Nvidia (NVDA:US), as well as some other U.S.-based chipmakers, fell in early trading on Tuesday following the United States' decision to restrict the sale of chips specifically designed for the Chinese market, which Nvidia produces. 

The government announced its intention to cease shipments of more advanced artificial intelligence chips, including those designed by Nvidia, to China. This move is part of a series of measures aimed at preventing Beijing from acquiring cutting-edge U.S. technologies to bolster its military capabilities.

Nvidia shares fell 3.4% in early New York trade. The stock is up around 222% YTD.

The newly introduced rules, outlined by senior administration officials during a press briefing, expand restrictions on advanced chips and chipmaking tools, extending them to a wider range of countries, including Iran and Russia. Additionally, these rules include the blacklisting of Chinese chip designers Moore Thread and Biren.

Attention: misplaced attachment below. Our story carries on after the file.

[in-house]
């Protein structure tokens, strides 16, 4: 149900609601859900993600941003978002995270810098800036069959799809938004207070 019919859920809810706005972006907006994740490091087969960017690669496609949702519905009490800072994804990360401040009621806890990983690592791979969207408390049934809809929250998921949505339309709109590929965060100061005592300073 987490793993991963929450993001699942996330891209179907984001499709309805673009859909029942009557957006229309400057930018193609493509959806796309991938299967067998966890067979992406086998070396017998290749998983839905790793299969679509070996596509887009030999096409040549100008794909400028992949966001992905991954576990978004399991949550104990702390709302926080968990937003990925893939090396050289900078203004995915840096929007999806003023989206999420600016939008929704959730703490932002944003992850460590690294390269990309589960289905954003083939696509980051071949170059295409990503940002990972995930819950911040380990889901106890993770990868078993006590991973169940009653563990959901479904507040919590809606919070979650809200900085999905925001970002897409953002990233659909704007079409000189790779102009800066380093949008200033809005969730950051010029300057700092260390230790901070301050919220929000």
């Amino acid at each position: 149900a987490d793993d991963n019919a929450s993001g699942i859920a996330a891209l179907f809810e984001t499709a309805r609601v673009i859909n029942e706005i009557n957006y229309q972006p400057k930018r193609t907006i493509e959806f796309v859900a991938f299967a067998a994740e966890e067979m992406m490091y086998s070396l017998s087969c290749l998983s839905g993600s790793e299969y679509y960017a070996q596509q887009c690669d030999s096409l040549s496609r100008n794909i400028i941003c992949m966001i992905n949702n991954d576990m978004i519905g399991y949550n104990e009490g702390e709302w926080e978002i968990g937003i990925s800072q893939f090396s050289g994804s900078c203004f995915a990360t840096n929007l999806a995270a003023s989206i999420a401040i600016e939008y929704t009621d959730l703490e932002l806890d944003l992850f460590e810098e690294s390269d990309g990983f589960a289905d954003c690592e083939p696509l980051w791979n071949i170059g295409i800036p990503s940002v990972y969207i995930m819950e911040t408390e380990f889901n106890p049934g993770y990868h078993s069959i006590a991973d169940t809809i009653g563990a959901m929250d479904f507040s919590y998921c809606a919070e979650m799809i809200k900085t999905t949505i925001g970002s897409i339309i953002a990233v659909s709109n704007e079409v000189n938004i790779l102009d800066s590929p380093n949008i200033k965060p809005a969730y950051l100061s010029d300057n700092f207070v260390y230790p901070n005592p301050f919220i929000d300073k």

Elsewhere, Broadcom (AVGO:US) saw a decrease of 2.2%, AMD (AM:US) fell by 1.7%, Intel (INTC:US) was down by 0.5%, Applied Materials (AMAT:US) experienced a 1.3% drop, and Lam Research (LRCX:US) saw a 0.9% decline.

In Europe, chip equipment stocks faced a similar trend, with ASML Holdings (ASML:US) falling as much as 1.8% while ASM International also experienced a 1.3% decrease. BE Semiconductor was down by 1.3%.

Congressman Michael McCaul was aggressively buying NVDA shares in August while they were trading near record highs.